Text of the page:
Why would anyone vote for Donald Trump? His misogynistic, bigoted rhetoric combined with his hardline conservative policies aren’t exactly a palatable mix. Yes, many who are voting for Trump are driven by racism and sexism. Others are voting out of undying dislike of Clinton. But, there are Trump supporters out there with legitimate concerns, and whether they are being sold a bill of goods or not, they think Trump is the person to help them.
My home county of York, Penn., has Trump up by 20 points, and my hometown—more rural and less wealthy than the rest of the county—will likely have him even higher. Growing up, I watched several manufacturing plants close up shop and leave town. With each passing year opioid addiction gets more and more attention in the local paper. Trump has spoken to these issues, but more important to many Trump voters, he has spoken to their disappointment in an economic recovery that doesn’t include them.
The reality is that next Tuesday 40 percent or more of the country is going to vote for Donald Trump. It is easy to dismiss this voting block as merely racist or sexist, and that element is undeniable. But, there are other issues at play that, when considered, create a more complex, and even empathetic picture. Here’s a roundup of some of the best recent writing on Trump supporters that seeks to humanize with and connect to this group that sometimes feels like it’s living in a different reality. If you read some of these pieces, you may realize that, in fact, they are.
“In the Heart of Trump Country,” by Larissa MacFarquhar, The New Yorker
In this long-form piece, MacFarquhar visits West Virginia coal country and compares it to the Appalachia of the public imagination. She breaks down the complicated politics of the region, and discusses how energy policy, concerns over opioid addiction, and unique political traditions combine to make a state that swings against the standard political tides. She also doesn’t shy away from the racist and sexist elements that animate voters, but MacFarquhar presents them as elements of a larger picture.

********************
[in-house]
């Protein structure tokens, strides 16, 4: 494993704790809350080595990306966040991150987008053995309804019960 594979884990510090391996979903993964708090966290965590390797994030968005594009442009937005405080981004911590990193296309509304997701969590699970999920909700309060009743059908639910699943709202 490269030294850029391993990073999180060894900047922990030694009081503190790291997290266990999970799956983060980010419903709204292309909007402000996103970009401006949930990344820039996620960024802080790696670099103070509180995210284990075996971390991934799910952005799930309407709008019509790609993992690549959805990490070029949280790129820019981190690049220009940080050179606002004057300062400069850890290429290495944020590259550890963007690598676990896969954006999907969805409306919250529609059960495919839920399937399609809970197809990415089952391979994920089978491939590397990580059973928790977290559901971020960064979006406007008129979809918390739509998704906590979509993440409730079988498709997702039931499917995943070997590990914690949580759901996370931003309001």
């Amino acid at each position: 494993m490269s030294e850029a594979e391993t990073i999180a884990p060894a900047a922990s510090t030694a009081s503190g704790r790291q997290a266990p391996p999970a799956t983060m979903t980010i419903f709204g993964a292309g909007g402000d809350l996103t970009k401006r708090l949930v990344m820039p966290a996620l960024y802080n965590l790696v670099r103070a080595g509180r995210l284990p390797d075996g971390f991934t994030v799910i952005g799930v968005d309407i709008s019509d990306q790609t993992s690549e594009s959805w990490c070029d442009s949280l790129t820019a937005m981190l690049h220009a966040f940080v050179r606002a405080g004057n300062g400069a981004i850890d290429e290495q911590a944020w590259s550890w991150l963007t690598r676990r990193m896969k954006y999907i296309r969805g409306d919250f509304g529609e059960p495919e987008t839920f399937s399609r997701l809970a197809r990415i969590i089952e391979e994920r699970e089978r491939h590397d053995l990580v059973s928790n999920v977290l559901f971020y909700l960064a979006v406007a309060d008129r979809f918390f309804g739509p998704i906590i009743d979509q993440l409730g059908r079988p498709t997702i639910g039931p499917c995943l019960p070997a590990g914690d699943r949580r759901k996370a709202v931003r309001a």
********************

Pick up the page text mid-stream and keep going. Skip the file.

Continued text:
“Fool Me Once,” by Connor Kilpatrick, Jacobin
Kilpatrick and the other reporters at Jacobin have been doing some of the best writing on the working class of this election cycle. They have advanced the idea that Democrats often blame their failings with working-class white workers on racism, when, in fact, it is their failure to help labor that keeps them away. In this piece, Kilpatrick argues that Democrats have failed to deliver on the promises to blue-collar voters. They have allowed for the rise of “right to work” laws, and allowed unionized labor to decline. For Kilpatrick, the argument is simple: “Instead of writing off lower-income Trump supporters as hopeless racists who’ll always vote for white supremacy over their wallets, we should instead attempt to forge a broad, working-class political program that could win them over.”
“It’s Such A Little Thing,” by Kaleb Horton, MTV
Following Trump’s “grab them by the pussy” scandal, many pundits speculated about how Trump supporters were taking the revelations, and how it would affect his votes. Horton did something crazy: He went and asked them. The result is an unflinching look at how ingrained conservatism, misogyny, and a distaste for elites and insiders shape politics in much of the country, from one of the best writers of this cycle.
“Compassion, and Criticism of the Working Class,” by Isaac Chotiner, Slate
If you’ve turned on cable news this cycle, you may have seen a youngish brown-haired man speaking calmly on a panel of heated partisans. This man is J.D. Vance, whose book Hillbilly Elegy: A Memoir of A Family and A Future in Crisis has become a defining text of this election season. Vance grew up surrounded by the blue-collar poverty of Kentucky and Ohio, a childhood he reflects on in his book. This is just one of many interviews Vance has given this election season discussing blue-collar Trump support in his homeland.
“Why Do Trump Supporters Say They Support Trump,” by Carl Beijer, carlbeijer.com
For a less anecdotal and more data-focused look at this election, check out the writing of Carl Beijer. Beijer has been interrogating the thinkpiece-industrial complex at sites like Slate, Vox, and Salon by looking at data. Beijer has drilled down into common liberal assertions like “Trump voters are racist,” “Trump voters are ignorant,” and “Millennials are spoiling the election for Clinton,” to see if the numbers support them. Beijer is one of a group of left-wing thinkers, including Matt Bruenig and the pseudonymous “Larry Website,” who have critiqued common assumptions about the left/right divide throughout election season.